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International Resources for Latter-day Saints

Reaching the Nations


By David Stewart and Matt Martinich

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Area: 199,951 square km.  Landlocked in Central Asia, Kyrgyzstan borders China, Tajikistan, Uzbekistan, and Kazakhstan.  Several enclaves from Uzbekistan and Tajikistan dot the extreme southwest.  Terrain consists of the high peaks and valleys of the Tien Shan Mountains.  Lake Issyk-Kul in the northeast is the second largest mountain lake in the world.  Large rivers exit to Uzbekistan the west.  High elevations experience cold, snowy climate and low elevation areas are subject to temperate or subtropical climates.  Environmental issues include water pollution and increasing soil salinity.  Kyrgyzstan is administratively divided into seven provinces and one city.


Population: 5,431,747 (July 2009)       

Annual Growth Rate: 1.396% (2009)

Fertility Rate: 2.65 children born per woman (2009)    

Life Expectancy: 65.43 male, 73.64 female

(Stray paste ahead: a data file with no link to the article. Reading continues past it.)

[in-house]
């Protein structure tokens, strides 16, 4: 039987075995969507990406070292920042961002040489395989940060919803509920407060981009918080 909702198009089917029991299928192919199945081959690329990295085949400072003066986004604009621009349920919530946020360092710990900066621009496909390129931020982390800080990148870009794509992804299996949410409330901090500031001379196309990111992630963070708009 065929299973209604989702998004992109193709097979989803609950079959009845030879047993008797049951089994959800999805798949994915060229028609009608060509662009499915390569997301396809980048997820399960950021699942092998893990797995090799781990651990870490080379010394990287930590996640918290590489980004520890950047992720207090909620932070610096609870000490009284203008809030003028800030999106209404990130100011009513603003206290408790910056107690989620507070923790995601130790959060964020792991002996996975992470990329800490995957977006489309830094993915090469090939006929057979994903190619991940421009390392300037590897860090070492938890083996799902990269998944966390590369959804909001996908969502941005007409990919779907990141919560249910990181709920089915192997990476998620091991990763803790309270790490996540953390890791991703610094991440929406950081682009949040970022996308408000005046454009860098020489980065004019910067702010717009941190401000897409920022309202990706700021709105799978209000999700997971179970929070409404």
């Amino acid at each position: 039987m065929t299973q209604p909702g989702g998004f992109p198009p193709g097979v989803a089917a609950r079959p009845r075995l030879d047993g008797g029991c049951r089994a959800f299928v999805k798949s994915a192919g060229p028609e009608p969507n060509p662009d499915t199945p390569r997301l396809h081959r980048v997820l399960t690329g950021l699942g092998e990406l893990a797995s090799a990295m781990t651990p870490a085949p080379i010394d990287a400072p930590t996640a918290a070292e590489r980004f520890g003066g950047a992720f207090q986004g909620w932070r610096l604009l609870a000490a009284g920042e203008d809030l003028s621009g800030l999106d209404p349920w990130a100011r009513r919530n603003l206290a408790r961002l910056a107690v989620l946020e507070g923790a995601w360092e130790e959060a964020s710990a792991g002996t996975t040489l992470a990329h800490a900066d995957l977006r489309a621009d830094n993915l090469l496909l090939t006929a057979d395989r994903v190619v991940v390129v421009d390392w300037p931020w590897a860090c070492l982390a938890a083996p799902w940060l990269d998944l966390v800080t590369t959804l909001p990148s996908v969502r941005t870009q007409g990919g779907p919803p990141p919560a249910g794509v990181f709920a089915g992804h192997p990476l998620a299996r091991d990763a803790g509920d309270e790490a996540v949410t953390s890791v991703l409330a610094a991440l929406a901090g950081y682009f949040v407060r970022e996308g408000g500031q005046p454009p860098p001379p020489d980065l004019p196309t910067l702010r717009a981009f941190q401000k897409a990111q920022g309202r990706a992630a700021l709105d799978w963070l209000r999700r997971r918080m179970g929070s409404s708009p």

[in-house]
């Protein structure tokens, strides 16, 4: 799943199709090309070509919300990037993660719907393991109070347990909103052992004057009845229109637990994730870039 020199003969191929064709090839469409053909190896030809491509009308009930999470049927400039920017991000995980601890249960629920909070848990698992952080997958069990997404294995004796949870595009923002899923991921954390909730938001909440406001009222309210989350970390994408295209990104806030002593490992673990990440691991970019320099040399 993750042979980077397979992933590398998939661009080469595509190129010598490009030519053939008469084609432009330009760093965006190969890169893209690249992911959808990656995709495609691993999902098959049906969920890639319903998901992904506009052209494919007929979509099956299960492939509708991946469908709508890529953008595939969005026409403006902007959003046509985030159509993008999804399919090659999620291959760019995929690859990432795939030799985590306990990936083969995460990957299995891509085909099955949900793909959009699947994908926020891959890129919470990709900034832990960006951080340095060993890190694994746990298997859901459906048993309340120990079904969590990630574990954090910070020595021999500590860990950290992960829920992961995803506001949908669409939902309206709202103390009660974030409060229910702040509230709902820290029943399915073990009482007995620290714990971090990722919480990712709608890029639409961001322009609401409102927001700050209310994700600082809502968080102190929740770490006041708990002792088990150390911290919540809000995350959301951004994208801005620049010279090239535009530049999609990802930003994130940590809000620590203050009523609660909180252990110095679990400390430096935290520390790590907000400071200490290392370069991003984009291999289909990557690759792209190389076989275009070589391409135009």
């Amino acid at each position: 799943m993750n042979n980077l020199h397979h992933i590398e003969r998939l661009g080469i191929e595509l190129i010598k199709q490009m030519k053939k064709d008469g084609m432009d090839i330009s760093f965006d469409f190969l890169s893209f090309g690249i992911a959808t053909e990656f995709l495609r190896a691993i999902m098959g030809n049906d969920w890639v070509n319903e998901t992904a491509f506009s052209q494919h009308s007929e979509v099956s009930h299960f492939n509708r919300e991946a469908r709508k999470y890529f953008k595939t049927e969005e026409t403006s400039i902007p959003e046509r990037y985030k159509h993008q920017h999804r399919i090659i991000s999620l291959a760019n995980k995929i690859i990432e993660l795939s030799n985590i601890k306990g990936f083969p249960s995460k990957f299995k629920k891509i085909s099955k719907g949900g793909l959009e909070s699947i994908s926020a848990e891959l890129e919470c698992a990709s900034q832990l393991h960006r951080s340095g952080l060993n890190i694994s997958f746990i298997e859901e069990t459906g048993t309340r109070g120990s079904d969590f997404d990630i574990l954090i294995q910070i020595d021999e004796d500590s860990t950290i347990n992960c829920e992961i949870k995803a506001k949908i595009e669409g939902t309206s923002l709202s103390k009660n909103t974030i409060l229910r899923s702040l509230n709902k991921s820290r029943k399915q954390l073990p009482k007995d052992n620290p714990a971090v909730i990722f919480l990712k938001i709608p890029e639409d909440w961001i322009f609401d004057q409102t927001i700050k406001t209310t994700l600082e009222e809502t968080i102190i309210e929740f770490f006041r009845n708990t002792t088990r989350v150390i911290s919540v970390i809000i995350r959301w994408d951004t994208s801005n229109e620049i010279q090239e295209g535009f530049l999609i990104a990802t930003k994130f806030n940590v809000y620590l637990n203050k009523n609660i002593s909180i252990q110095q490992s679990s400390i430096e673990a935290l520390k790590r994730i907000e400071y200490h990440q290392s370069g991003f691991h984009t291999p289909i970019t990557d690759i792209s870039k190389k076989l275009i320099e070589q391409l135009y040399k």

Kyrgyz: 64.9%

Uzbek: 13.8%

Russian: 12.5%

Dungan: 1.1%

Ukrainian: 1%

Uyghur: 1%

Other: 8.2%


Like many Central Asian former Soviet Republics, Kyrgyzstan is a patchwork of differing ethnic groups.  Turkic groups include Kyrgyz, Uzbek, and Uyghur.  Russians and Ukrainians come from Eastern Europe.  Dungan are Chinese peoples who adhere to Islam. 


Languages: Kyrgyz (64.7%), Uzbek (13.6%), Russian (12.5%), Dungun (1%), other (8.2%).  Kyrgyz and Russian are the official languages.  Only Kyrgyz has over one million speakers (3.5 million). 

Literacy: 98.7% (1999)



The Kyrgyz are a Turkic people who have lived in Central Asia for over two thousand years, with evidence of statehood dating back to the third century BC.  The Kyrgyz were originally nomadic raiders living in the Altai and Yenesei regions of Siberia near the northwestern borders of China. With the defeat of the Uyghur Khanate in 840 AD, Kyrgyz hegemony expanded south to the Tien Shan mountain range.  The Kyrgyz were most influential around 1000 AD.  In the twenth century, Mongol raids progressively reduced Kyrgyz territory to the region between the Altai and Sayan mountains.  In the twelth and early thirteenth century, the Kyrgyz tribes migrated south to their current location in Kyrgyzstan, displacing or assimilating indigenous tribes before being conquered by Genghis Khan in 1207 AD.  Early Chinese and Muslim records dating from the 7th and 12th century AD describe the Kyrgyz of that time as having red hair, blue eyes, and light skin.[1] Modern Kyrgyz have primarily Mongoloid features, reflecting the genetic legacy of the Mongol conquest as well as centuries of intermixing with other Central Asian peoples.